By Joakim Silva
Q: Do you think that you could have gone as far in your field without an engineering degree?
I would like to introduce myself to you as a trainee quantity surveyor in the Commercial Department of Midgard Ltd. I am now 26 years of age. After following the conventional route of education I was fortunate enough to attain a 2:2 university degree in Biochemistry with Management at Imperial College London. After graduation, I was unemployed with a £50,000 debt and did not know that my ideal job as a quantity surveyor existed at that point. At the end of the degree program, I did not know what I was passionate about or where I would fit into society in terms of career. I gained a vast amount of soft skills from my management year that would later apply in my profession.
After graduation, I was volunteering at my local church providing food to the homeless and needy in society for 6 whole months! And I must admit I was eating the food too because I was so tight on finances at the time. In my quest for employment and a deeper meaning to life, I stumbled upon a job opening in my firm and was given the opportunity to work with a 3-month probationary period based on my performance without a degree in civil engineering or quantity surveying. Perhaps I had never seen the obvious in connecting the dots in my life but I developed a genuine passion for quantity surveying from discovering it and actually working as a quantity surveyor for my day job for 8-months. Prior to joining the firm I did a considerable amount of research about the projects Midgard was involved in, I made a financial statement for the firm to see where it was heading, which was promising, I liked the size of the company, and I also purchased the Quantity Surveyor’s pocketbook for some background reading into the profession.
I discovered that quantity surveying is a practical and philosophical discipline originating in 1805-1815 during the Napoleonic wars. In 1828 separate trades contracting was discontinued for public works in favour of general contracting after enormous costs in construction works, most notably Buckingham Palace and Windsor Castle. Estimating and costing was required in the construction industry, but quantity surveying itself was not an established profession under a general contractor. I am very fond of history and where things originate from, so it was a nice touch to learn this. Although I had my doubts as to the origins of quantity surveying because surely the ancient Egyptians and ancient Greeks required detailed planning and estimating for their constructions?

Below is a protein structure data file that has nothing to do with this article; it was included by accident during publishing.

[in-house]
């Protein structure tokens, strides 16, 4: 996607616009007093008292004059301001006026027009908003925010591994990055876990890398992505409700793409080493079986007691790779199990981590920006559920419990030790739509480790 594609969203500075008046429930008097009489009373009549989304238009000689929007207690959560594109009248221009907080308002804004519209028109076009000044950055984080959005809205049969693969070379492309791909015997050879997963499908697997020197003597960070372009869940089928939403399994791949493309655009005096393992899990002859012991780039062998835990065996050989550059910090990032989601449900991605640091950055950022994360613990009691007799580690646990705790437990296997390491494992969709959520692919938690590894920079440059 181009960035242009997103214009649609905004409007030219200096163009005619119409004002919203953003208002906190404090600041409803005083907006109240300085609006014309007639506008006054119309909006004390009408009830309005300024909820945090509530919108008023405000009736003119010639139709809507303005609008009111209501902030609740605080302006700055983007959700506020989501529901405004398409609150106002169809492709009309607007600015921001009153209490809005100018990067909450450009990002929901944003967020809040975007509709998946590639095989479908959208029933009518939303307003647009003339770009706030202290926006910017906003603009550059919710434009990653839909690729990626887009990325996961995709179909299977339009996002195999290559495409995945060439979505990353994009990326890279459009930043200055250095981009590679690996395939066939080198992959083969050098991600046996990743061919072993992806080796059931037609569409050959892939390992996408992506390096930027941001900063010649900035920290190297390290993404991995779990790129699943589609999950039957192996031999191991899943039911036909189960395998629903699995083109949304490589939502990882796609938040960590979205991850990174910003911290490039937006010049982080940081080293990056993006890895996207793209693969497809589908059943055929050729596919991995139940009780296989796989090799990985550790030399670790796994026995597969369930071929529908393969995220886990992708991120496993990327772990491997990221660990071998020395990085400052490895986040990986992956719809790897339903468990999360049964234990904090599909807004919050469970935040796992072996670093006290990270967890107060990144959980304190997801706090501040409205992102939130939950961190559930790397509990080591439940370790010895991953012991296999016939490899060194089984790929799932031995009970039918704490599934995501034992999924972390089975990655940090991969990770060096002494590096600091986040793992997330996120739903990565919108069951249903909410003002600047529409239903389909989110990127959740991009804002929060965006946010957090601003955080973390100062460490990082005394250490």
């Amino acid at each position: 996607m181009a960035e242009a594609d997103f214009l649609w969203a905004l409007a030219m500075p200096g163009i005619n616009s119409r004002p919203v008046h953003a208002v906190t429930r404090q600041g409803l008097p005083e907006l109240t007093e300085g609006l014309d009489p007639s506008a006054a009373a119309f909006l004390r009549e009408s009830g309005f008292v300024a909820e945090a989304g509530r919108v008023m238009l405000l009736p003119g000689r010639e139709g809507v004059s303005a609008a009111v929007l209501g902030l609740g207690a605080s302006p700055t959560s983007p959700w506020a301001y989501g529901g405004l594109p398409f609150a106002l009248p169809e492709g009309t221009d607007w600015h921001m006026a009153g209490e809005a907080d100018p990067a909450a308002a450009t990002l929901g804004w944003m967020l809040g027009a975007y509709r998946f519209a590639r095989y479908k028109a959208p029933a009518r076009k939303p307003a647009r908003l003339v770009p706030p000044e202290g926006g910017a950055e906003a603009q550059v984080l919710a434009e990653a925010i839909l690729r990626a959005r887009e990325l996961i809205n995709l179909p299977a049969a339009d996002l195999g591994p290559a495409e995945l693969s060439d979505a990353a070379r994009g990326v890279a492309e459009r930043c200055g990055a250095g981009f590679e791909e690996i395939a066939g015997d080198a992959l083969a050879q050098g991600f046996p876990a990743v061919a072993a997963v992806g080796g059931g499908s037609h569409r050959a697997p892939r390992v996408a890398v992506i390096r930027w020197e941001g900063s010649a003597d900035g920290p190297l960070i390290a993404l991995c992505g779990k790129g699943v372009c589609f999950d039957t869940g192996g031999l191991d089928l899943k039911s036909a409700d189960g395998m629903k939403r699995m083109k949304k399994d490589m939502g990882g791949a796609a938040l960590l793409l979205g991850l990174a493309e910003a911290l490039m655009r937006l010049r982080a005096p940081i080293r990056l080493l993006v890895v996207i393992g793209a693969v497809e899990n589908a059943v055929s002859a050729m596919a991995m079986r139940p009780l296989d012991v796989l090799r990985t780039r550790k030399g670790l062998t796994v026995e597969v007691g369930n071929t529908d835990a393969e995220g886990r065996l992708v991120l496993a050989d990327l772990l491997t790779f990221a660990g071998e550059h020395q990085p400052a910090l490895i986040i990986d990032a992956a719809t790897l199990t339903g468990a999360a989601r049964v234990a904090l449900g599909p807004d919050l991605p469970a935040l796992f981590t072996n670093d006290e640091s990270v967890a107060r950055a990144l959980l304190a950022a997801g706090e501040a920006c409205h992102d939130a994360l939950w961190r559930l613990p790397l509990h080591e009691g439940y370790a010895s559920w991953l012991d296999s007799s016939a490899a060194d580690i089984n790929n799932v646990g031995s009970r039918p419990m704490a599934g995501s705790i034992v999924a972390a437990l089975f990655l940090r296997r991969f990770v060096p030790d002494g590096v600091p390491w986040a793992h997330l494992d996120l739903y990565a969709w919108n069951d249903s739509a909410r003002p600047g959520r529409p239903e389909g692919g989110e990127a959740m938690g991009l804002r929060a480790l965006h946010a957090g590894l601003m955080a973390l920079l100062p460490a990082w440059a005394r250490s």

Most recently I was approved for applying for a Level 6 apprenticeship scheme paid by the firm in Quantity Surveying with Commercial Management at the University of Westminster. I have an interview in two weeks to decide my fate and future in the profession, whether or not the university will accept me on their course. I believe completion of the course will enable me to become a Chartered Quantity Surveyor. I think that the opportunity given to me within the firm shows that you don’t have to have a background in civil engineering to go far and that the degree and the rest of your work experience can come after you discover, or in my case rediscover your passion.
On a daily basis, I read technical drawings, estimate measurements using the on-screen takeoff software, prepare a bill of quantities for tender, make tender enquiries with subcontractors and assist the Senior Quantity Surveyor with those enquiries. I have particularly enjoyed the current construction project I am working on because it’s a live construction site. I get to physically go on site and see how the specifications and estimates result in something tangible. I love how piecing together elements of the construction process enables you to see how important steps result in a finished product: a building.
In summary to answer the question: I am just at the beginning of my profession in quantity surveying without a degree and now I have the opportunity to get one through finding my passion. I have a tremendous amount of respect for civil engineers and architects, interior designers and the like, and I hope to meet you all one day.